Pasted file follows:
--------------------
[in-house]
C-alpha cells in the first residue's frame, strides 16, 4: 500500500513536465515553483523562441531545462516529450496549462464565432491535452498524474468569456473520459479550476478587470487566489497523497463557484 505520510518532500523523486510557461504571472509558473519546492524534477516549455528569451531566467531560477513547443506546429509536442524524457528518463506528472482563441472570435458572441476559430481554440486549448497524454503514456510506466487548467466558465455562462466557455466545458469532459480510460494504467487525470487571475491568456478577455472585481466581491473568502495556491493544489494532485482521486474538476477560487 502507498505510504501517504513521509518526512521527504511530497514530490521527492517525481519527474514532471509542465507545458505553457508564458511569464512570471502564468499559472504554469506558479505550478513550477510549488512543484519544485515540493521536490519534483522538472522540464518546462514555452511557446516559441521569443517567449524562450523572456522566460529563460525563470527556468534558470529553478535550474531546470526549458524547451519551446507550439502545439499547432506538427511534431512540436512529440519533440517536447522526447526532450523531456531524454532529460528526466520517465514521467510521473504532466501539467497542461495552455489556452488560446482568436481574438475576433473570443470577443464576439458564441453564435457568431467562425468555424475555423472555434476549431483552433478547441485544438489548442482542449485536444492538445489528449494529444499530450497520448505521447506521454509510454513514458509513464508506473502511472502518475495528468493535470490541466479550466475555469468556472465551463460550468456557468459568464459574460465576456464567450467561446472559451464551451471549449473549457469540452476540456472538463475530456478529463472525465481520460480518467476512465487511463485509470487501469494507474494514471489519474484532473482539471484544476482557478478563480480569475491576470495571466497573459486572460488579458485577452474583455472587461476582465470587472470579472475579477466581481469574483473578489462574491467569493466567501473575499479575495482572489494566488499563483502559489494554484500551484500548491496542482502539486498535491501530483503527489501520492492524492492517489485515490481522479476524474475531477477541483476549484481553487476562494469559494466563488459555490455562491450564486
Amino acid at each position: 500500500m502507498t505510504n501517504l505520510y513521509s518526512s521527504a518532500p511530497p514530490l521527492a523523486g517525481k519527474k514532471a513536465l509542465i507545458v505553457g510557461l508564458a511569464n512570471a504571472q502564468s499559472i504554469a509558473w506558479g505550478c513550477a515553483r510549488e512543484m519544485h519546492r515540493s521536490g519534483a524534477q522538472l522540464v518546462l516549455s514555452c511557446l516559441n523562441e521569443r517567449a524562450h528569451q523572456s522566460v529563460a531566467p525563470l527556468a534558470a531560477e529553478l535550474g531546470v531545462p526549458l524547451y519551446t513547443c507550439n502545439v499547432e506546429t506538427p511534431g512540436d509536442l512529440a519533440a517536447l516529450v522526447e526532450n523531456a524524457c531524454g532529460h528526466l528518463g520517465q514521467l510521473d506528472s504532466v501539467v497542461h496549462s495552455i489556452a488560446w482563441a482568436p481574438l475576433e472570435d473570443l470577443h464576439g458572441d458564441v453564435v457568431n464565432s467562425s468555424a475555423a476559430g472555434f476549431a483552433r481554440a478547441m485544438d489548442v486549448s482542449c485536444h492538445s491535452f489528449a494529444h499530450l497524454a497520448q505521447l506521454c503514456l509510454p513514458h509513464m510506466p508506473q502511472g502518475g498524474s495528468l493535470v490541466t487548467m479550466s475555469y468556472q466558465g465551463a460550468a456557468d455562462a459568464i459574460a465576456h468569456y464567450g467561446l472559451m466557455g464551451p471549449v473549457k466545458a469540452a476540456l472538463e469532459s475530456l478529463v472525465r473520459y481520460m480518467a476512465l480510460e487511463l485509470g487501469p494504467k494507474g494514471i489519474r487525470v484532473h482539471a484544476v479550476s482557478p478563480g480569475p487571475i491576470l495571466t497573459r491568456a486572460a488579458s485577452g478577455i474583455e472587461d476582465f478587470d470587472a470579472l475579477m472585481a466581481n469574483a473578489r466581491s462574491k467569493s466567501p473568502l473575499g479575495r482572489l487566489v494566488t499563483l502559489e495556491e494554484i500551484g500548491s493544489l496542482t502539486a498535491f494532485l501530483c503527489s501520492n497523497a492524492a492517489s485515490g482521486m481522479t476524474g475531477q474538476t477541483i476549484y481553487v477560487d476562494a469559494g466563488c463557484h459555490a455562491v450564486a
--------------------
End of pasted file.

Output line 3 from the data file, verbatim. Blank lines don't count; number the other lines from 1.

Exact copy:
Amino acid at each position: 500500500m502507498t505510504n501517504l505520510y513521509s518526512s521527504a518532500p511530497p514530490l521527492a523523486g517525481k519527474k514532471a513536465l509542465i507545458v505553457g510557461l508564458a511569464n512570471a504571472q502564468s499559472i504554469a509558473w506558479g505550478c513550477a515553483r510549488e512543484m519544485h519546492r515540493s521536490g519534483a524534477q522538472l522540464v518546462l516549455s514555452c511557446l516559441n523562441e521569443r517567449a524562450h528569451q523572456s522566460v529563460a531566467p525563470l527556468a534558470a531560477e529553478l535550474g531546470v531545462p526549458l524547451y519551446t513547443c507550439n502545439v499547432e506546429t506538427p511534431g512540436d509536442l512529440a519533440a517536447l516529450v522526447e526532450n523531456a524524457c531524454g532529460h528526466l528518463g520517465q514521467l510521473d506528472s504532466v501539467v497542461h496549462s495552455i489556452a488560446w482563441a482568436p481574438l475576433e472570435d473570443l470577443h464576439g458572441d458564441v453564435v457568431n464565432s467562425s468555424a475555423a476559430g472555434f476549431a483552433r481554440a478547441m485544438d489548442v486549448s482542449c485536444h492538445s491535452f489528449a494529444h499530450l497524454a497520448q505521447l506521454c503514456l509510454p513514458h509513464m510506466p508506473q502511472g502518475g498524474s495528468l493535470v490541466t487548467m479550466s475555469y468556472q466558465g465551463a460550468a456557468d455562462a459568464i459574460a465576456h468569456y464567450g467561446l472559451m466557455g464551451p471549449v473549457k466545458a469540452a476540456l472538463e469532459s475530456l478529463v472525465r473520459y481520460m480518467a476512465l480510460e487511463l485509470g487501469p494504467k494507474g494514471i489519474r487525470v484532473h482539471a484544476v479550476s482557478p478563480g480569475p487571475i491576470l495571466t497573459r491568456a486572460a488579458s485577452g478577455i474583455e472587461d476582465f478587470d470587472a470579472l475579477m472585481a466581481n469574483a473578489r466581491s462574491k467569493s466567501p473568502l473575499g479575495r482572489l487566489v494566488t499563483l502559489e495556491e494554484i500551484g500548491s493544489l496542482t502539486a498535491f494532485l501530483c503527489s501520492n497523497a492524492a492517489s485515490g482521486m481522479t476524474g475531477q474538476t477541483i476549484y481553487v477560487d476562494a469559494g466563488c463557484h459555490a455562491v450564486a